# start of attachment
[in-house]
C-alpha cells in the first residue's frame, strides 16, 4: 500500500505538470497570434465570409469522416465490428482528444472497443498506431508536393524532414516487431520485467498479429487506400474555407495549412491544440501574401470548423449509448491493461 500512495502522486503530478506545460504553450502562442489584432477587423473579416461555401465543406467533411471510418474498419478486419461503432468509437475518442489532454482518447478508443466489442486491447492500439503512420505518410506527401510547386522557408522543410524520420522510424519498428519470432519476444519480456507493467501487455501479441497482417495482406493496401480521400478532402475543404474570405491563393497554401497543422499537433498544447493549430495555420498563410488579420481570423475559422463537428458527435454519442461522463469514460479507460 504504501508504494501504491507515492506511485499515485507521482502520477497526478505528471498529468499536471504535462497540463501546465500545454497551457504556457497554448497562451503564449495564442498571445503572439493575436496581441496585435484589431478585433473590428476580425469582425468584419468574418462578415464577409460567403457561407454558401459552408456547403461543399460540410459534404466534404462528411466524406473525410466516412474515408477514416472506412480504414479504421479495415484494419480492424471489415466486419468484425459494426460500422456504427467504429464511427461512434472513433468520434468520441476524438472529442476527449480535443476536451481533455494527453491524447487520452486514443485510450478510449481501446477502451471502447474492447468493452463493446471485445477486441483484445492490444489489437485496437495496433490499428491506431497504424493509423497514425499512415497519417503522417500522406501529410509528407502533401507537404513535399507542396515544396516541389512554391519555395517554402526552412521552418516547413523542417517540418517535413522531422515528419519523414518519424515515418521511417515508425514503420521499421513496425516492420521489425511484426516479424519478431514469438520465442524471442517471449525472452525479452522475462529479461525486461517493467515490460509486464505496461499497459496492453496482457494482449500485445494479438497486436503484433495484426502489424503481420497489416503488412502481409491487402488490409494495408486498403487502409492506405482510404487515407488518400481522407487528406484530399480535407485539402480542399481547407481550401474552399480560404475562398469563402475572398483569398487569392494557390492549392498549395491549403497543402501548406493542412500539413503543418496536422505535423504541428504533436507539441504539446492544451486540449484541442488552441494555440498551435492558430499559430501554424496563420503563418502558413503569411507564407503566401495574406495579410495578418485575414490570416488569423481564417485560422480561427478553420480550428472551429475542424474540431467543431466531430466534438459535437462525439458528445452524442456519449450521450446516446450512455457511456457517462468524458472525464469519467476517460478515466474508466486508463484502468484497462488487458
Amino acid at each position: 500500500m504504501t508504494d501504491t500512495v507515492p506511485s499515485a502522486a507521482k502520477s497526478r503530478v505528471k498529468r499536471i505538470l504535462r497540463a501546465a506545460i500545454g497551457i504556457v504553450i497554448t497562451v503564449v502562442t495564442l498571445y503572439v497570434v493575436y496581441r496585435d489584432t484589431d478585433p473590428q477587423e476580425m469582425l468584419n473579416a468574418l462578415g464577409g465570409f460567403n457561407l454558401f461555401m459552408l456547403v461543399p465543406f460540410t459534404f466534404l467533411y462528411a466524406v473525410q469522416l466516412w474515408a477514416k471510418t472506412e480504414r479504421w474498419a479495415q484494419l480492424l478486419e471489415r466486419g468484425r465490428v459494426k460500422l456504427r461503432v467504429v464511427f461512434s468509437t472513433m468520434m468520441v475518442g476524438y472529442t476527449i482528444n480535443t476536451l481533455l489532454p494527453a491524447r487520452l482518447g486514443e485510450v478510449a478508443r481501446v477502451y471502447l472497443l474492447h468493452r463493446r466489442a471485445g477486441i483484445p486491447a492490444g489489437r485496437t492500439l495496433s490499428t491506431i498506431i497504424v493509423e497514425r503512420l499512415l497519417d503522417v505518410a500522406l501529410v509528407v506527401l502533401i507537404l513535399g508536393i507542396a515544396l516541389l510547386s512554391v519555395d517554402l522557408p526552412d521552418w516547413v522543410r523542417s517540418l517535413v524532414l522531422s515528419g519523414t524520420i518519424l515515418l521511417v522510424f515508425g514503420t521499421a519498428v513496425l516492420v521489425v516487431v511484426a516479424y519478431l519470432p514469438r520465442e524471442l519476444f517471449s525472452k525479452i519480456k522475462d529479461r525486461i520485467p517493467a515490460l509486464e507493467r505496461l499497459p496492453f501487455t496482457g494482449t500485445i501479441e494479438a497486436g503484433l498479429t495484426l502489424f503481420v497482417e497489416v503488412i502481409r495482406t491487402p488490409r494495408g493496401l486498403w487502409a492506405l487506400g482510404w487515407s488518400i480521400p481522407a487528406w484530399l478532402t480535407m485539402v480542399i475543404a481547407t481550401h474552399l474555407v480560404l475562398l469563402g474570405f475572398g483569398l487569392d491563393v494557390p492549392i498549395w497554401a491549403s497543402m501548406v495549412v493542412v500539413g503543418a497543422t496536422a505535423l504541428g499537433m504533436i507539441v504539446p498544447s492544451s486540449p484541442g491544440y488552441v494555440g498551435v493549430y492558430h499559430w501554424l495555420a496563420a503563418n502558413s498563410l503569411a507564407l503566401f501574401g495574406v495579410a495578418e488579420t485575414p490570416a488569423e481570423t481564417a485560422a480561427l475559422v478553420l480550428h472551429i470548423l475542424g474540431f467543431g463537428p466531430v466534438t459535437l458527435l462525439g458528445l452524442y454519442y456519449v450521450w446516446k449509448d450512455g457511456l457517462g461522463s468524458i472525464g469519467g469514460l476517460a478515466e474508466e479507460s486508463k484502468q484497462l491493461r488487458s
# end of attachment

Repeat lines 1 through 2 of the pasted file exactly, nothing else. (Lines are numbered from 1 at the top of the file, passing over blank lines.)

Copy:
[in-house]
C-alpha cells in the first residue's frame, strides 16, 4: 500500500505538470497570434465570409469522416465490428482528444472497443498506431508536393524532414516487431520485467498479429487506400474555407495549412491544440501574401470548423449509448491493461 500512495502522486503530478506545460504553450502562442489584432477587423473579416461555401465543406467533411471510418474498419478486419461503432468509437475518442489532454482518447478508443466489442486491447492500439503512420505518410506527401510547386522557408522543410524520420522510424519498428519470432519476444519480456507493467501487455501479441497482417495482406493496401480521400478532402475543404474570405491563393497554401497543422499537433498544447493549430495555420498563410488579420481570423475559422463537428458527435454519442461522463469514460479507460 504504501508504494501504491507515492506511485499515485507521482502520477497526478505528471498529468499536471504535462497540463501546465500545454497551457504556457497554448497562451503564449495564442498571445503572439493575436496581441496585435484589431478585433473590428476580425469582425468584419468574418462578415464577409460567403457561407454558401459552408456547403461543399460540410459534404466534404462528411466524406473525410466516412474515408477514416472506412480504414479504421479495415484494419480492424471489415466486419468484425459494426460500422456504427467504429464511427461512434472513433468520434468520441476524438472529442476527449480535443476536451481533455494527453491524447487520452486514443485510450478510449481501446477502451471502447474492447468493452463493446471485445477486441483484445492490444489489437485496437495496433490499428491506431497504424493509423497514425499512415497519417503522417500522406501529410509528407502533401507537404513535399507542396515544396516541389512554391519555395517554402526552412521552418516547413523542417517540418517535413522531422515528419519523414518519424515515418521511417515508425514503420521499421513496425516492420521489425511484426516479424519478431514469438520465442524471442517471449525472452525479452522475462529479461525486461517493467515490460509486464505496461499497459496492453496482457494482449500485445494479438497486436503484433495484426502489424503481420497489416503488412502481409491487402488490409494495408486498403487502409492506405482510404487515407488518400481522407487528406484530399480535407485539402480542399481547407481550401474552399480560404475562398469563402475572398483569398487569392494557390492549392498549395491549403497543402501548406493542412500539413503543418496536422505535423504541428504533436507539441504539446492544451486540449484541442488552441494555440498551435492558430499559430501554424496563420503563418502558413503569411507564407503566401495574406495579410495578418485575414490570416488569423481564417485560422480561427478553420480550428472551429475542424474540431467543431466531430466534438459535437462525439458528445452524442456519449450521450446516446450512455457511456457517462468524458472525464469519467476517460478515466474508466486508463484502468484497462488487458